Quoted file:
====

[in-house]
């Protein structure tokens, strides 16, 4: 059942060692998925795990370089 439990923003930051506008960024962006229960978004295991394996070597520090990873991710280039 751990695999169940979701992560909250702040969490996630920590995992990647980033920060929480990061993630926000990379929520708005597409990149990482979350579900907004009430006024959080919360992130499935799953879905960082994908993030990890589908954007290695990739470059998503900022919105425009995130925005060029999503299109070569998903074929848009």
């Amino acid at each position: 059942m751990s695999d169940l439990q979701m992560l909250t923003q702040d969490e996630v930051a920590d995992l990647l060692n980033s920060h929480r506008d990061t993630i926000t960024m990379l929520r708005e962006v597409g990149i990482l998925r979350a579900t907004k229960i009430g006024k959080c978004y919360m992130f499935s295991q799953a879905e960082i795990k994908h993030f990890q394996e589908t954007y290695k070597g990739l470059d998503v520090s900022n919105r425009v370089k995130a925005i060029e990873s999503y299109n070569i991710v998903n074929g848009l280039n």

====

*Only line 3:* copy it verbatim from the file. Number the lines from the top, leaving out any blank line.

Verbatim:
């Amino acid at each position: 059942m751990s695999d169940l439990q979701m992560l909250t923003q702040d969490e996630v930051a920590d995992l990647l060692n980033s920060h929480r506008d990061t993630i926000t960024m990379l929520r708005e962006v597409g990149i990482l998925r979350a579900t907004k229960i009430g006024k959080c978004y919360m992130f499935s295991q799953a879905e960082i795990k994908h993030f990890q394996e589908t954007y290695k070597g990739l470059d998503v520090s900022n919105r425009v370089k995130a925005i060029e990873s999503y299109n070569i991710v998903n074929g848009l280039n």